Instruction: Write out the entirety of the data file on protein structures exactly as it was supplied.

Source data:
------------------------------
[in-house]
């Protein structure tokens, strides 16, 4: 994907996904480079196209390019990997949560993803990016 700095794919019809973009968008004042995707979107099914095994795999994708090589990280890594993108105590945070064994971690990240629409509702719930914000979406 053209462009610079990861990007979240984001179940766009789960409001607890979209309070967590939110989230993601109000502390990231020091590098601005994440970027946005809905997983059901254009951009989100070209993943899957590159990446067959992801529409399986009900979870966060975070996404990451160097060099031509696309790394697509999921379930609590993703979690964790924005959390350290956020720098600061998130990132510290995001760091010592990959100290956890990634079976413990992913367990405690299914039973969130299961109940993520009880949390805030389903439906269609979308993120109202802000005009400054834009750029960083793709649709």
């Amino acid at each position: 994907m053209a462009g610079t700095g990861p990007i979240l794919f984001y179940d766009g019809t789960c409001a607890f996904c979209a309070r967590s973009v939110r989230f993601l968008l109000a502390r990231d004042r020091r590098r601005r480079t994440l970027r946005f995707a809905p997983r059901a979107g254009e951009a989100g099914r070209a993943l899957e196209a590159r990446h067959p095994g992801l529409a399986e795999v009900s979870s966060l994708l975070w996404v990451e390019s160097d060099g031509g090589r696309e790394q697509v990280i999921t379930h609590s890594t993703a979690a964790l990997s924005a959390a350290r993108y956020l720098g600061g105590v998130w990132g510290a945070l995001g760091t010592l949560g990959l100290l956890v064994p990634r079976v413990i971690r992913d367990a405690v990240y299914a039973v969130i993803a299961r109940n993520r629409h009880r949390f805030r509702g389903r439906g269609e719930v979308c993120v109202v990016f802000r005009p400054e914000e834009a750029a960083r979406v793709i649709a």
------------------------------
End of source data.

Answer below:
[in-house]
């Protein structure tokens, strides 16, 4: 994907996904480079196209390019990997949560993803990016 700095794919019809973009968008004042995707979107099914095994795999994708090589990280890594993108105590945070064994971690990240629409509702719930914000979406 053209462009610079990861990007979240984001179940766009789960409001607890979209309070967590939110989230993601109000502390990231020091590098601005994440970027946005809905997983059901254009951009989100070209993943899957590159990446067959992801529409399986009900979870966060975070996404990451160097060099031509696309790394697509999921379930609590993703979690964790924005959390350290956020720098600061998130990132510290995001760091010592990959100290956890990634079976413990992913367990405690299914039973969130299961109940993520009880949390805030389903439906269609979308993120109202802000005009400054834009750029960083793709649709």
């Amino acid at each position: 994907m053209a462009g610079t700095g990861p990007i979240l794919f984001y179940d766009g019809t789960c409001a607890f996904c979209a309070r967590s973009v939110r989230f993601l968008l109000a502390r990231d004042r020091r590098r601005r480079t994440l970027r946005f995707a809905p997983r059901a979107g254009e951009a989100g099914r070209a993943l899957e196209a590159r990446h067959p095994g992801l529409a399986e795999v009900s979870s966060l994708l975070w996404v990451e390019s160097d060099g031509g090589r696309e790394q697509v990280i999921t379930h609590s890594t993703a979690a964790l990997s924005a959390a350290r993108y956020l720098g600061g105590v998130w990132g510290a945070l995001g760091t010592l949560g990959l100290l956890v064994p990634r079976v413990i971690r992913d367990a405690v990240y299914a039973v969130i993803a299961r109940n993520r629409h009880r949390f805030r509702g389903r439906g269609e719930v979308c993120v109202v990016f802000r005009p400054e914000e834009a750029a960083r979406v793709i649709a």